5 44 GEO. L.J. ANN.REV.CRIM.PROC (2015) vii This finding has troubling implications for criminal trials where witnesses are questioned long and hard by police and prosecutors before the defense gets to do so if ever. There is thus plenty of opportunity to shape and augment a witness s memory to bring it into line with the prosecutor s theory of what happened. Yet with rare exceptions, courts do not permit expert testimony on human memory. 29 For example, the district judge in the Scooter Libby case denied a defense motion for a memory expert, even though the key issue at trial was whose recollection of a 4-year-old telephone conversation should be believed. 30 At least one member of the jury that convicted Libby lamented the lack of expert testimony on the subject. 31 And a key witness in that case recently suggested in her memoirs that her memory may have been distorted by the prosecutor s crafty questioning. 32 Given the malleability of human memory, it should come as no surprise that many wrongful convictions have been the result of faulty witness memories, often manipulated by the police or the prosecution Confessions are infallible because innocent people never confess. We now know that this is not true. Innocent people do confess with surprising regularity. Harsh interrogation tactics, a variant of Stockholm syndrome, the desire to end the ordeal, emotional and financial exhaustion, family considerations and the youth or feeble-mindedness of the suspect can result in remarkably detailed confessions that are later shown to be utterly false. 34 pened, such as witnessing drug busts and breaking windows with their hands. See Elizabeth F. Loftus, Illusions of Memory, 142 PROCEEDINGS OF THE AM. PHIL. SOC., (1998). Judge Mark Bennett provides a comprehensive overview of the existing cognitive psychological research on memory. See Mark W. Bennett, Unspringing The Witness Memory and Demeanor Trap: What Every Judge And Juror Needs to Know About Cognitive Psychology And Witness Credibility, AM. U.L.REV. (forthcoming 2015), available at See, e.g., United States v. Affleck, 776 F.2d 1451, 1458 (10th Cir. 1985) ( Specialized testimony explaining memory... is improper. The average person is able to understand that people forget; thus, a faulty memory is a matter for cross-examination. ). Testimony on memory has been admitted in limited circumstances, such as in cases involving mistaken eyewitness identifications, see supra n.10, and repressed memory caused by stress or trauma, see Isely v. Capuchin Province, 877 F. Supp. 1055, 1064, 1066 (E.D. Mich. 1995) (admitting expert testimony on repressed memory, its validity and reliability, and whether or not [the plaintiff] has, in fact, experienced repressed memory and/or post-traumatic stress disorder ). 30. United States v. Libby, 461 F. Supp. 2d 3, 16 (D.D.C. 2006). 31. See Peter Berkowitz, The False Evidence Against Scooter Libby, WALL ST. J. (Apr. 6, 2015), 32. See JUDITH MILLER, THE STORY:A REPORTER S JOURNEY (2015); see infra n See infra nn and accompanying text (discussing how a 12-year-old boy accused the wrong man of a murder after the police fed the boy details of the crime); The National Registry of Exonerations, George Franklin, https://www.law.umich.edu/special/exoneration/pages/casedetail.aspx?caseid 3221 (George Franklin was convicted on the basis of his daughter s testimony 20 years after the crime took place that she had seen him commit the murder. He was released after it was revealed that the daughter had recalled the memory through hypnosis.); Jim Dwyer, Witness Accounts in Midtown Hammer Attack Show the Power of False Memory, N.Y. TIMES (May 14, 2015), nyregion/witness-accounts-in-midtown-hammer-attack-show-the-power-of-false-memory.html?_r One such instance took place in Lake County, Illinois, where local police interrogated Juan Rivera Jr. for 4 straight days until he suffered a psychological breakdown and confessed to sexually assaulting and killing a young girl. Rivera spent 20 years in prison until DNA evidence exonerated him in See Dan Hinkel, Wrongful Convictions: Exonerated Inmate Wins Early Round In Suit Against Lake County Officials, CHI. TRIB. (Oct. 14, 2013), see also Brandon L. Garrett, The Substance of False Confessions, 62STAN. L.REV. 1051, (2010); Jed S. Rakoff, Why Innocent People Plead Guilty, N.Y. REV. OF BOOKS (Nov. 20, 2014), archives/2014/nov/20/why-innocent-people-plead-guilty/ (citing criminologists estimation that between 2 and 8 percent of convicted felons are innocent people who pleaded guilty, and noting that young, unintelligent, or risk-averse defendants will often provide false confessions just because they cannot take the heat of an interrogation ); Adam Cohen, Why Innocent Men Make False Confessions, TIME MAG.
6 viii 44 GEO. L.J. ANN.REV.CRIM.PROC (2015) 7. Juries follow instructions. This is a presumption actually more of a guess that we ve elevated to a rule of law. 35 It is, of course, necessary that we do so because it links the jury s fact-finding process to the law. In fact, however, we know very little about what juries actually do when they decide cases. 36 Do they consider the instructions at all? Do they consider all of the instructions or focus on only some? Do they understand the instructions or are they confused? We don t really know. We get occasional glimpses into the operations of juries when they send out questions or someone discloses juror misconduct, and even then the information we get is limited. But we have no convincing reason to believe that jury instructions in fact constrain jury behavior in all or even most cases. 37 And, because the information we get from inside the jury room is so limited and sporadic, experience does little to improve our knowledge. Looking at 100 black boxes is no more informative than looking at one. 8. Prosecutors play fair. The Supreme Court has told us in no uncertain terms that a prosecutor s duty is to do justice, not merely to obtain a conviction. 38 It has also laid down some specific rules about how prosecutors, and the people who work for them, must behave principal among them that the prosecution turn over to the defense exculpatory evidence in the possession of the prosecution and the police. 39 There is reason to doubt that prosecutors comply with these obligations fully. The U.S. Justice Department, for example, takes the position that exculpatory evidence must be produced only if it is material. 40 This puts prosecutors in the position of deciding whether tidbits that could be helpful to the defense are significant enough that a reviewing court will find it to be material, which runs contrary to the philosophy of the Brady/Giglio line of cases and increases the risk that highly exculpatory evidence will be suppressed. Beyond that, we have what I have described elsewhere as an epidemic of Brady violations abroad in the land, 41 a phrase that has caused much controversy but brought about little change in the way prosecutors (Feb. 11, 2013), Shankar Vedantam, Confessions Not Always Clad in Iron, WASH. POST (Oct. 1, 2007), com/wp-dyn/content/article/2007/09/30/ar html. 35. See Weeks v. Angelone, 528 U.S. 225, 234 (2000) ( A jury is presumed to follow its instructions. ); Richardson v. Marsh, 481 U.S. 200, 211 (1987). 36. See David Alan Sklansky, Evidentiary Instructions and the Jury as Other, 65STAN. L.REV. 407 (2013). 37. See id.; Krulewitch v. United States, 336 U.S. 440, 453 (1949) (Jackson, J., concurring) ( The naive assumption that prejudicial effects can be overcome by instructions to the jury..., all practicing lawyers know to be unmitigated fiction. ). 38. See Berger v. United States, 295 U.S. 78, 88 (1935) ( The United States Attorney is the representative not of an ordinary party to a controversy, but of a sovereignty whose obligation to govern impartially is as compelling as its obligation to govern at all; and whose interest, therefore, in a criminal prosecution is not that it shall win a case, but that justice shall be done. ). 39. See Brady v. Maryland, 373 U.S. 83, 87 (1963) ( suppression by the prosecution of evidence favorable to an accused upon request violates due process where the evidence is material either to guilt or to punishment ); United States v. Giglio, 405 U.S. 150, 154 (1972) (the Brady rule includes evidence that could be used to impeach a witness); see also Kyles v. Whitley, 514 U.S. 419, (1995) (extending the state s obligation under Brady to evidence in the possession of the police). 40. See, e.g., United States Attorneys Manual, Chapter , ISSUES RELATED TO TRIALS AND OTHER COURT PROCEEDINGS, 41. United States v. Olsen, 737 F.3d 625, 626 (9th Cir. 2013) (Kozinski, J., dissenting from denial of rehearing en banc); see People v. Velasco-Palacios, F068833, 2015 WL (Cal. Ct. App. Feb. 24, 2015) (noting that a prosecutor inserted a false confession into the transcript of the defendant s police interrogation); Denis Slattery, Exclusive: Bronx Prosecutor Bashed and Barred from Courtroom for Misconduct, N.Y. DAILY NEWS (Apr. 4, 2014), (noting that a Bronx prosecutor failed to present evidence that would have freed a man held at Rikers Island on bogus rape charges).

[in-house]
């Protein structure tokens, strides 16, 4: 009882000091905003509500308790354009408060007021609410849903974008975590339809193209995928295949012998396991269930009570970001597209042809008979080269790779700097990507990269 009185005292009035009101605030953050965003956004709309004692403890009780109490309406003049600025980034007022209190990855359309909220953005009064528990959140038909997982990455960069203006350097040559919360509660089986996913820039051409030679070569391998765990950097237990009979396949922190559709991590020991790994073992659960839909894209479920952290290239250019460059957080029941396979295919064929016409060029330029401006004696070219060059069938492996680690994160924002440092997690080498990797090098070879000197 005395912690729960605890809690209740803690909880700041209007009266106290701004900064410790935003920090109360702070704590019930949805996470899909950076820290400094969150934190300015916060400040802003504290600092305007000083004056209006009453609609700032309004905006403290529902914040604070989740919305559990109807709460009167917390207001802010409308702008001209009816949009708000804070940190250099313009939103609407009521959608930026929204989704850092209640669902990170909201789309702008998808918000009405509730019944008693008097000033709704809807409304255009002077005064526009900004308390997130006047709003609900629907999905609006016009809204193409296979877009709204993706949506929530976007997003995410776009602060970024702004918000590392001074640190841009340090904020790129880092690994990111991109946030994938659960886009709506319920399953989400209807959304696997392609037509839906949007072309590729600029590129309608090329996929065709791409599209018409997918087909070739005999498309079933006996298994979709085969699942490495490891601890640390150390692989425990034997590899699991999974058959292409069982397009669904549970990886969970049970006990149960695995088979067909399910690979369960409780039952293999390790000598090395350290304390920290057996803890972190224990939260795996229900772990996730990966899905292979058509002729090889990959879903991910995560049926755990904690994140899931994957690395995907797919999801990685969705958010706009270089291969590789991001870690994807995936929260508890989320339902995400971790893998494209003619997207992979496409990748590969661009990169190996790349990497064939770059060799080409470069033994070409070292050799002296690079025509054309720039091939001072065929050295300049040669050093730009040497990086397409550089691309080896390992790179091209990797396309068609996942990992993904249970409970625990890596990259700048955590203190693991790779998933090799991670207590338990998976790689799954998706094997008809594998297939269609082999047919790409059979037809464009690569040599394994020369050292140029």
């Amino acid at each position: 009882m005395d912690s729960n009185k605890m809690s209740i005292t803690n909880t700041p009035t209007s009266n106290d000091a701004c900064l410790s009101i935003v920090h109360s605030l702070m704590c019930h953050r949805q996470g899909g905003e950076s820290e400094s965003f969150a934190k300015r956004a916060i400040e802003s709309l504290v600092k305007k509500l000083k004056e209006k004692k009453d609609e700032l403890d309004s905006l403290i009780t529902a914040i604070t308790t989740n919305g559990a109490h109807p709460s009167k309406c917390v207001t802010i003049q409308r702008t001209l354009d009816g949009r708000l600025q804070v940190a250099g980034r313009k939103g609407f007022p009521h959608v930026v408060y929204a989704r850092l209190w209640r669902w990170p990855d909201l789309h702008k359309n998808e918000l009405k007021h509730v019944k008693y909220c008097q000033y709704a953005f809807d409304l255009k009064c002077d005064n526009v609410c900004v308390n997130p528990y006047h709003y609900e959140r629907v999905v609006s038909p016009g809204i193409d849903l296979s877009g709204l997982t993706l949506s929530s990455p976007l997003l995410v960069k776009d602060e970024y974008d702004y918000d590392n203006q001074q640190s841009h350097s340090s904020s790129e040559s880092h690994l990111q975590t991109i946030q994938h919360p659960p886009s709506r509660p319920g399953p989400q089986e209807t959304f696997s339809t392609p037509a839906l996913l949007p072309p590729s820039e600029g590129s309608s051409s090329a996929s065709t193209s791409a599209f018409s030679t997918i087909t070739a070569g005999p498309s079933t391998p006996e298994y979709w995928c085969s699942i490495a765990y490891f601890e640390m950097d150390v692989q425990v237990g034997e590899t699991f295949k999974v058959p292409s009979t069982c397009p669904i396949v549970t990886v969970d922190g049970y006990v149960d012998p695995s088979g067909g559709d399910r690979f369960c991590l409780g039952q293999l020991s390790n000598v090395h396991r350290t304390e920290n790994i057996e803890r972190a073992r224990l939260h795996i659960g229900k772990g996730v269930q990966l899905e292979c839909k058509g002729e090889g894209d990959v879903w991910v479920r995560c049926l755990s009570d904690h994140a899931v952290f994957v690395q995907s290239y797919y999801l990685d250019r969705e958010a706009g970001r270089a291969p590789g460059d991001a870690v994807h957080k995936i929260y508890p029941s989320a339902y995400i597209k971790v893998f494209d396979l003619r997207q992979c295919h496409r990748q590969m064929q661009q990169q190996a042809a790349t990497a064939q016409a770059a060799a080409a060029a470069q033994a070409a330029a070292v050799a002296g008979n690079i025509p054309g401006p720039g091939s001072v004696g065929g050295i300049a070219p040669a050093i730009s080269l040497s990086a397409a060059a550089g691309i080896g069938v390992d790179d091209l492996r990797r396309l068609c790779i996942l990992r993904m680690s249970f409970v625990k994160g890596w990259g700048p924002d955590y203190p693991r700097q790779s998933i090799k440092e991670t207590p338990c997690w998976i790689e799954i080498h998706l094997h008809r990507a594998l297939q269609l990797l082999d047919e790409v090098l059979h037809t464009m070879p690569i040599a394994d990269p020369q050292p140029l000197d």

7 44 GEO. L.J. ANN.REV.CRIM.PROC (2015) ix operate in the United States The prosecution is at a substantial disadvantage because it must prove its case beyond a reasonable doubt. Juries are routinely instructed that the defendant is presumed innocent and the prosecution must prove guilt beyond a reasonable doubt, but we don t really know whether either of these instructions has an effect on the average juror. Do jurors understand the concept of a presumption? If so, do they understand how a presumption is supposed to operate? Do they assume that the presumption remains in place until it is overcome by persuasive evidence or do they believe it disappears as soon as any actual evidence is presented? We don t really know. Nor do we know whether juries really draw a distinction between proof by a preponderance, proof by clear and convincing evidence and proof beyond a reasonable doubt. These levels of proof, which lawyers and judges assume to be hermetically sealed categories, may mean nothing at all in the jury room. My own experience as a juror certainly did nothing to convince me that my fellow jurors understood and appreciated the difference. The issue, rather, seemed to be quite simply: Am I convinced that the defendant is guilty? Even more troubling are doubts raised by psychological research showing that whoever makes the first assertion about something has a large advantage over everyone who denies it later. 43 The tendency is more pronounced for older people than for younger ones, and increases the longer the time-lapse between assertion and denial. So is it better to stand mute rather than deny an accusation? Apparently not, because when accusations or assertions are met with silence, they are more likely to feel true. 44 To the extent this psychological research is applicable to trials, it tends to refute the notion that the prosecution pulls the heavy oar in criminal cases. We believe that it does because we assume juries go about deciding cases by accurately remembering all the testimony and weighing each piece of evidence in a linear fashion, selecting which to believe based on assessment of its credibility or plausibility. The reality may be quite different. It may be that jurors start forming a mental picture of the events in question as soon as they first hear about them from the prosecution witnesses. Later-introduced evidence, even if pointing in the opposite direction, may not be capable of fundamentally altering that picture and may, in fact, reinforce it. 45 And the effect may be worse the longer the prosecution s case lasts and, thus, the longer it takes to bring the contrary evidence before the jury. Trials in general, and longer trials 42. See CENTER FOR PROSECUTOR INTEGRITY,AN EPIDEMIC OF PROSECUTOR MISCONDUCT, WHITE PAPER (Dec. 2013), available at Misconduct.pdf. 43. Shankar Vedantam, Persistence of Myths Could Alter Public Policy Approach, WASH. POST (Sept. 4, 2007), (discussing the results of a 2007 study by psychologist Norbert Schwarz); see Norbert Schwarz et al., Metacognitive Experiences and the Intricacies of Setting People Straight: Implications for Debiasing and Public Information Campaigns, 39ADVANCES IN EXPERIMENTAL SOC. PSYCHOL. 127, 152 (2007) ( [o]nce a statement is accepted as true, people are likely to attribute it to a credible source which, ironically, may often be the source that attempted to discredit it lending the statement additional credibility when conveyed to others ) (citation omitted). 44. Vedantam, supra n.43 (quoting the statement of Peter Kim, an organizational psychologist who published a study in the Journal of Applied Psychology); see Donald L. Ferrin et al., Silence Speaks Volumes: The Effectiveness of Reticence in Comparison to Apology and Denial for Responding to Integrity- and Competence-Based Trust Violations, 92(4) J. APPLIED PSYCHOL (2007). 45. See Norbert Schwarz et al., Metacognitive Experiences and the Intricacies of Setting People Straight: Implications for Debiasing and Public Information Campaigns, 39ADVANCES IN EXPERIMENTAL SOC. PSYCHOL. 127, 152 (2007); Eliot G. Disner, Some Thoughts About Opening Statements: Another Opening, Another Show, PRAC. LITIGATOR, Jan. 2004, at 61 ( there is substantial evidence that juries normally make up their minds long before closing argument ).